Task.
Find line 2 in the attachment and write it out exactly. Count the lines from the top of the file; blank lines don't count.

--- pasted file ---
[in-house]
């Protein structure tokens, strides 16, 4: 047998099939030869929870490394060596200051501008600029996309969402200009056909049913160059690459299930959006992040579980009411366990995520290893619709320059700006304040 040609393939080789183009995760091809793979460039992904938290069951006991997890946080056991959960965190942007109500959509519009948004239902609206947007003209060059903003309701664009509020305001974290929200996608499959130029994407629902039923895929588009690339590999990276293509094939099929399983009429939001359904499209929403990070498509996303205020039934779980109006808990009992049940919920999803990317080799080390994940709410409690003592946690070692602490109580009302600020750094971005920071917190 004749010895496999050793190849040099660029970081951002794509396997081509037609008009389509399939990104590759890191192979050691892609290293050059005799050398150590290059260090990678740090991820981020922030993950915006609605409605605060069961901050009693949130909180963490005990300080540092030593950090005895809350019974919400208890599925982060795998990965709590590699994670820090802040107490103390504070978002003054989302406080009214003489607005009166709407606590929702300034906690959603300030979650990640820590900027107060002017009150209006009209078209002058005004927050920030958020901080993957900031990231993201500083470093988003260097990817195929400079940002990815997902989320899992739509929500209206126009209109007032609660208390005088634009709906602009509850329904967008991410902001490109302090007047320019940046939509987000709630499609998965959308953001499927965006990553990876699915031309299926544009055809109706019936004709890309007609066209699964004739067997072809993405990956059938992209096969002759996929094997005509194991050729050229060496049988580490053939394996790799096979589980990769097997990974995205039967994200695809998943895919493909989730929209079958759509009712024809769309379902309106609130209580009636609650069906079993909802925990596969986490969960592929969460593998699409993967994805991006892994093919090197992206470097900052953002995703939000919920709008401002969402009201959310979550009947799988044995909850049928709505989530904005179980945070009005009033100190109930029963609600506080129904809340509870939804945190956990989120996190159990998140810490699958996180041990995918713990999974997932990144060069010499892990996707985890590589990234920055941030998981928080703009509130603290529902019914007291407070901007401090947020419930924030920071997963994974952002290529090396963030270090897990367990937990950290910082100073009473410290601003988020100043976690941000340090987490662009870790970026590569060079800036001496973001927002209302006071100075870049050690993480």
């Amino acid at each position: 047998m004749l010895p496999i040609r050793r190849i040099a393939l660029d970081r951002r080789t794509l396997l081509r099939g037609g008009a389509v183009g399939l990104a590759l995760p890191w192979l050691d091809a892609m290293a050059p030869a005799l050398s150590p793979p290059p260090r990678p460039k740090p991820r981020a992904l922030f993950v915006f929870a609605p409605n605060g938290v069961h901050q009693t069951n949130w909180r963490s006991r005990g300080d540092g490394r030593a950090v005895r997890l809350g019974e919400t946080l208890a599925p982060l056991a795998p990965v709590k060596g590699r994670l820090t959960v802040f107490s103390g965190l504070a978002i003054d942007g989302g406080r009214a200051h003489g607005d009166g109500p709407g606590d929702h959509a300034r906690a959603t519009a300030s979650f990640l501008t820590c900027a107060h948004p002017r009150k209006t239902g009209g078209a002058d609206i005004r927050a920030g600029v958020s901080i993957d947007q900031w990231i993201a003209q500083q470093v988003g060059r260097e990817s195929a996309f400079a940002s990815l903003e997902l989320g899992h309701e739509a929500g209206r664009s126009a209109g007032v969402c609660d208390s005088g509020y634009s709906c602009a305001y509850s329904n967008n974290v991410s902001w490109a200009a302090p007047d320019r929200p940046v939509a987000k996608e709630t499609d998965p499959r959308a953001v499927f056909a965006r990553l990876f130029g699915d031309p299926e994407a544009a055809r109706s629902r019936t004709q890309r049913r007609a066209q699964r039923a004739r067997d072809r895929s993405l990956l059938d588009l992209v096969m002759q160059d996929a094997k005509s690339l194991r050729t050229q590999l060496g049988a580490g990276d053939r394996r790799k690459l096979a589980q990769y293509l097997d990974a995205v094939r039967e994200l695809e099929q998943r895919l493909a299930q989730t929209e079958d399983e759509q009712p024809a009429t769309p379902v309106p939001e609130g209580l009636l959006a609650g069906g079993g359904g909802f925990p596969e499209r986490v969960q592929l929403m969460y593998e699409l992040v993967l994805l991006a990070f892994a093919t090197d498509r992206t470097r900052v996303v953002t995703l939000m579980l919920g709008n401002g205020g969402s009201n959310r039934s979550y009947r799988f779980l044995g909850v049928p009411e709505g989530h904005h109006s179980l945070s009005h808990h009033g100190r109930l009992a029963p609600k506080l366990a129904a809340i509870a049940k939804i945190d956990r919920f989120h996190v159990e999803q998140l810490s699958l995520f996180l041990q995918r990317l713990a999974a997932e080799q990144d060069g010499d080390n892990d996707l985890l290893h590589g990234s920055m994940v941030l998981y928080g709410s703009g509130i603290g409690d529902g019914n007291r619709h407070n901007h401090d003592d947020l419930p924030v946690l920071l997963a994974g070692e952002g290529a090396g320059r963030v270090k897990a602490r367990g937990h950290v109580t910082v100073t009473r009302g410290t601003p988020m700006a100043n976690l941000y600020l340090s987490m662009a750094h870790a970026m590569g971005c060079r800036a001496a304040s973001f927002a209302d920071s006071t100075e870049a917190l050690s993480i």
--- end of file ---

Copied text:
């Protein structure tokens, strides 16, 4: 047998099939030869929870490394060596200051501008600029996309969402200009056909049913160059690459299930959006992040579980009411366990995520290893619709320059700006304040 040609393939080789183009995760091809793979460039992904938290069951006991997890946080056991959960965190942007109500959509519009948004239902609206947007003209060059903003309701664009509020305001974290929200996608499959130029994407629902039923895929588009690339590999990276293509094939099929399983009429939001359904499209929403990070498509996303205020039934779980109006808990009992049940919920999803990317080799080390994940709410409690003592946690070692602490109580009302600020750094971005920071917190 004749010895496999050793190849040099660029970081951002794509396997081509037609008009389509399939990104590759890191192979050691892609290293050059005799050398150590290059260090990678740090991820981020922030993950915006609605409605605060069961901050009693949130909180963490005990300080540092030593950090005895809350019974919400208890599925982060795998990965709590590699994670820090802040107490103390504070978002003054989302406080009214003489607005009166709407606590929702300034906690959603300030979650990640820590900027107060002017009150209006009209078209002058005004927050920030958020901080993957900031990231993201500083470093988003260097990817195929400079940002990815997902989320899992739509929500209206126009209109007032609660208390005088634009709906602009509850329904967008991410902001490109302090007047320019940046939509987000709630499609998965959308953001499927965006990553990876699915031309299926544009055809109706019936004709890309007609066209699964004739067997072809993405990956059938992209096969002759996929094997005509194991050729050229060496049988580490053939394996790799096979589980990769097997990974995205039967994200695809998943895919493909989730929209079958759509009712024809769309379902309106609130209580009636609650069906079993909802925990596969986490969960592929969460593998699409993967994805991006892994093919090197992206470097900052953002995703939000919920709008401002969402009201959310979550009947799988044995909850049928709505989530904005179980945070009005009033100190109930029963609600506080129904809340509870939804945190956990989120996190159990998140810490699958996180041990995918713990999974997932990144060069010499892990996707985890590589990234920055941030998981928080703009509130603290529902019914007291407070901007401090947020419930924030920071997963994974952002290529090396963030270090897990367990937990950290910082100073009473410290601003988020100043976690941000340090987490662009870790970026590569060079800036001496973001927002209302006071100075870049050690993480």